Monday, November 16, 2009

Modernist Crap

Did I ever tell you what a fake I am? I have it in my mind that musicians are supposed to be open minded about all kinds of music, are supposed to be free-lovers of all creative uses of sound. I'm not. I openly dislike all modern music. Nope, I don't mean popular recorded mainstream music. I mean most all instumental music composed about 1900 onward. I just don't like it. I'd rather have my temperature taken witha rectal thermometer than listen to endless modern sonatas.

I'd like to enduldge my own ego here and hope that I'm with the majority of people: we just can't follow it. It seems to go everywhere and nowhere. It's like a beatnik poet on open-mic night at a coffee bar: over-indulgent and unrestrained, art for art's own sake. Me? I think that wherever there is art of value, it must always show restraint. The art I most deeply respect, the kind that makes me fall on my face with amazement is the type that leaves little "breadcrumbs" of brilliance as if to say, "Oh yes, Aaron. I am very capable of doing all of it." Yet, in the face of their own immense ability, they surrender it all to the piece; they temper themselves in order to sharpen their communication as an artist.

I'm selling the modernists short, I'm sure. They must somehow be as thrifty in their craft as the rest of us. I just don't get it.

Someone asked me on Wednesday if I planned on attaching myself to a symphony upon completing music school. The thought stopped me in my tracks. Yes, that was always the plan - occupy the principle harpist position with a major symphony/ orchestra/ philharmonic and teach at a neighboring university. Now, it didn't make much sense. It didn't sound fun. You know how many times a symphony plays the classics? Those recognizable melodies that sometimes are made into ringtones?

So as I sit here during the intermission of one of the Utah Symphony Nova Chamber Series concerts, I wonder. Louise, my instructor, is playing today. She loves these modern pieces for their nuance and color. Does that interest come later? Do I get bored with those classics eventually? Or do I resent the fact that I cannot choose the repertoire and plug away at the music as sometimes people plug away at the boring parts of their jobs?

Nope. I have to have Baroque? Why?! Why, why, why?! Why did I have to be a harpist who loves Baroque?! There's like 2% of our repertoire that is Baroque! Plenty has been transcribed, but only a sliver is originally Baroque. And as a principle harpist, I'm not going to be playing any of the transcriptions because the snobby museum-culture that makes up the season ticket-holders just won't allow it. They'll know that only Handel had bollucks enough to write a concerto for the harp, and even then, half of the time the concerto performances harp part was given to the organ. The harp wasn't that important in Baroque music.

But there's a glimmer of hope: The Academy of St. Martin-in-the-Field. I heard them perform at the Church of St. Martin-in-the-Field in London. I have their CDs. They play Baroque on period instruments. And, they have a harpist. That's my in. Even Baroque composers that I just don't care for, I like to listen to. I could take whatever repertoire they throw at me and love it. No metaphorical rectal thermometers. Brilliant!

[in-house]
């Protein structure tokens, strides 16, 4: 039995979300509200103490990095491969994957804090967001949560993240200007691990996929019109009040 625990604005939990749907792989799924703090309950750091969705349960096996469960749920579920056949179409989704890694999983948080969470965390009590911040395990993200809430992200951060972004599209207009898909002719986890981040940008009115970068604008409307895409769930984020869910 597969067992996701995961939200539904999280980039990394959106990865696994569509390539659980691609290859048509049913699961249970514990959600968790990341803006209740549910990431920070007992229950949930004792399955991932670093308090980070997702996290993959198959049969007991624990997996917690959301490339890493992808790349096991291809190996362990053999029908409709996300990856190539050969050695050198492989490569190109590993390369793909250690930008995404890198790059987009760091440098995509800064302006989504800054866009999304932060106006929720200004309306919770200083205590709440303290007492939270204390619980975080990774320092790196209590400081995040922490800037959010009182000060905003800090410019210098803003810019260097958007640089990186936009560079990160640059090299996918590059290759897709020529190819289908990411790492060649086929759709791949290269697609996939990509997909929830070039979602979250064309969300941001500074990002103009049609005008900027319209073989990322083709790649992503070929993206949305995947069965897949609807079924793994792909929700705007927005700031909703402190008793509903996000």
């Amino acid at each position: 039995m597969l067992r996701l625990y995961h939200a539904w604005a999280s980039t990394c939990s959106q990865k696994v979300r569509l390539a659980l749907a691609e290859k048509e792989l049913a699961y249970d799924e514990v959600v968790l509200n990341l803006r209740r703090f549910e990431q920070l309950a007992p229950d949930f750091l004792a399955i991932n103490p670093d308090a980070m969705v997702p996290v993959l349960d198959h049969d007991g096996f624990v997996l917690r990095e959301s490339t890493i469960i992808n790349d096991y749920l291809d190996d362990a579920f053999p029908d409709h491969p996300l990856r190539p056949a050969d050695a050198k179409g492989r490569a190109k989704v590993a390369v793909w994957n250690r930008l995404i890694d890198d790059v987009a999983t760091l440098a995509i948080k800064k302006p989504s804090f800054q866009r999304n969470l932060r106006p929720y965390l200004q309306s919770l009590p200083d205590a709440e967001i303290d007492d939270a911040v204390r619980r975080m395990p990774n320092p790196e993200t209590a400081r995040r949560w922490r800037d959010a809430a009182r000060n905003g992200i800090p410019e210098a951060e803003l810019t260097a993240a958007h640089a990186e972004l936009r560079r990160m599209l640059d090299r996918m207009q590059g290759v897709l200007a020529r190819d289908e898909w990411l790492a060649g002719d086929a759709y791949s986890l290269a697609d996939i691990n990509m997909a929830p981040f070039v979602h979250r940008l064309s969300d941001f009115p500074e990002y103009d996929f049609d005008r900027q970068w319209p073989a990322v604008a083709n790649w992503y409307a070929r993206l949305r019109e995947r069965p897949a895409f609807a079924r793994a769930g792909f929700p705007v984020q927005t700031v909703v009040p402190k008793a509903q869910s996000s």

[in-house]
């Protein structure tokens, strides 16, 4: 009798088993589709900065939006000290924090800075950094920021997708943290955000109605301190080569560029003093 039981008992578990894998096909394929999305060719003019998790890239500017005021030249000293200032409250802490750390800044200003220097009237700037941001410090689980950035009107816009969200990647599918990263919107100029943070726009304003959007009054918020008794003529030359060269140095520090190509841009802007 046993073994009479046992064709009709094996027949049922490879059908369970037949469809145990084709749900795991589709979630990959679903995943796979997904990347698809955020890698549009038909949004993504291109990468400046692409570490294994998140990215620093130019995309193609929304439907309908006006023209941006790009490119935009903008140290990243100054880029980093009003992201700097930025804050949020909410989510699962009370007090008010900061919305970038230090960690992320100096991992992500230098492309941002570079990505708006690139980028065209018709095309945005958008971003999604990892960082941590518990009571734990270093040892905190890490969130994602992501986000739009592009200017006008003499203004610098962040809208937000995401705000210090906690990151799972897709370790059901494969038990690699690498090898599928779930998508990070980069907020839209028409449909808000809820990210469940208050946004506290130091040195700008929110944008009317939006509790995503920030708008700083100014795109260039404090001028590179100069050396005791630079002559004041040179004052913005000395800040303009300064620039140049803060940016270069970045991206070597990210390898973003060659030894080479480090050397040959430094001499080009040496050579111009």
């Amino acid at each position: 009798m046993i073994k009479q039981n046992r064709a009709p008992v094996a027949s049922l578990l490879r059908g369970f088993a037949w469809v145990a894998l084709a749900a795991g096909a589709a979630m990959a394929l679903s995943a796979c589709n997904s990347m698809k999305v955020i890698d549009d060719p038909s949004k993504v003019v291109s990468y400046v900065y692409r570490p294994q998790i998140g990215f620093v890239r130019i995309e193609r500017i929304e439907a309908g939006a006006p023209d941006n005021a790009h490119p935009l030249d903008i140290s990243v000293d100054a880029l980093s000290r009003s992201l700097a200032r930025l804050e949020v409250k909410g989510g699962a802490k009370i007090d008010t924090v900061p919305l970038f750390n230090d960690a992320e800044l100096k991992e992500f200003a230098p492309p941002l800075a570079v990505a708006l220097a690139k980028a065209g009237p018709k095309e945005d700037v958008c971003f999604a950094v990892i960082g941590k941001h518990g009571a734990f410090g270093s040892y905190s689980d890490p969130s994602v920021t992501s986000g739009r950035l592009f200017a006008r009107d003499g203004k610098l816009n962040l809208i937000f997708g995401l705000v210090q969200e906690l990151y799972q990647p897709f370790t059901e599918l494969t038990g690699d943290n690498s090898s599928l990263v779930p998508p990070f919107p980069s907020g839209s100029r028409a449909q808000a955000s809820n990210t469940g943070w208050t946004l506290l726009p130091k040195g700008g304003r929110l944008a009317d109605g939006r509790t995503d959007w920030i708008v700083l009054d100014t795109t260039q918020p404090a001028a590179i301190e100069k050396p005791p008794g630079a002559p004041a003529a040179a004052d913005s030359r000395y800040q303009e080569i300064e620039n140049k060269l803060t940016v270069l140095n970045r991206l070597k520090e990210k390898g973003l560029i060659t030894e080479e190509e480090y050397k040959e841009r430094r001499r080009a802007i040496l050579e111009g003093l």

So, where does this leave me now? I've created such a narrow window to happiness. I have to work, work, work. All work and no play makes Jack a dull boy, but Jack, in this instance, has a chronic illness to deal with and a big doggie to provide for. All work and no play puts food on Jack's table and pays for his monthly subscription to NetFlicks. That's not a bad life for Jack.

--Blogged on the run using my mobile.


redneckzilla said...

This is something that I've been thinking about, actually, for awhile now. Well, not musically. But, that first paragraph specifically: the idea that modern art is so indulgent and reckless. It's without resistance. Everybody talks about how we need to create art, how it's being repressed and discriminated against. I just kind of shrug. This is a great period of artistic freedom in our history and we're just kind of making art about how much it sucks to make art. Or how hard it is to make art.

Where's the struggle? Where's the opposition? I love Shostakovich because he's got some real opposition in his music. I love Mahler because he's struggling with uniting religious and secular texts.

I don't know if I agree with you about stopping right there at the turn of the century, which I'm sure you used to. But I do have to say that I agree with you about today's flagrant art. It's ridiculous indulgences and its ungrateful caprices.

As for your so-called narrow window to happiness. Every musician looking to play professionally has already entered their path to that narrow window of happiness. You will occupy a niche position. I've got a friend who's going to Hartford for oboe performance. The way he described his looking for a job after graduation was "Wait until someone dies in one of the orchestras I'd like to play with".

There's nothing wrong with having your eye on a niche position. In the meantime, you could always be an instructor, either privately or for a university. I don't know though, I'm not you. I'm just saying, I don't find it crazy to want to do what you want to do.

As for my children, I will be very elite, and very dedicated to making them their own people. It's going to be stupid and insanely hard. But it'll happen. I'll have to check out that society though. Maybe they've got a blog I can subscribe to...

SERAPH said...

I think that you need to make a cd for me of you playing the harp. Please? :)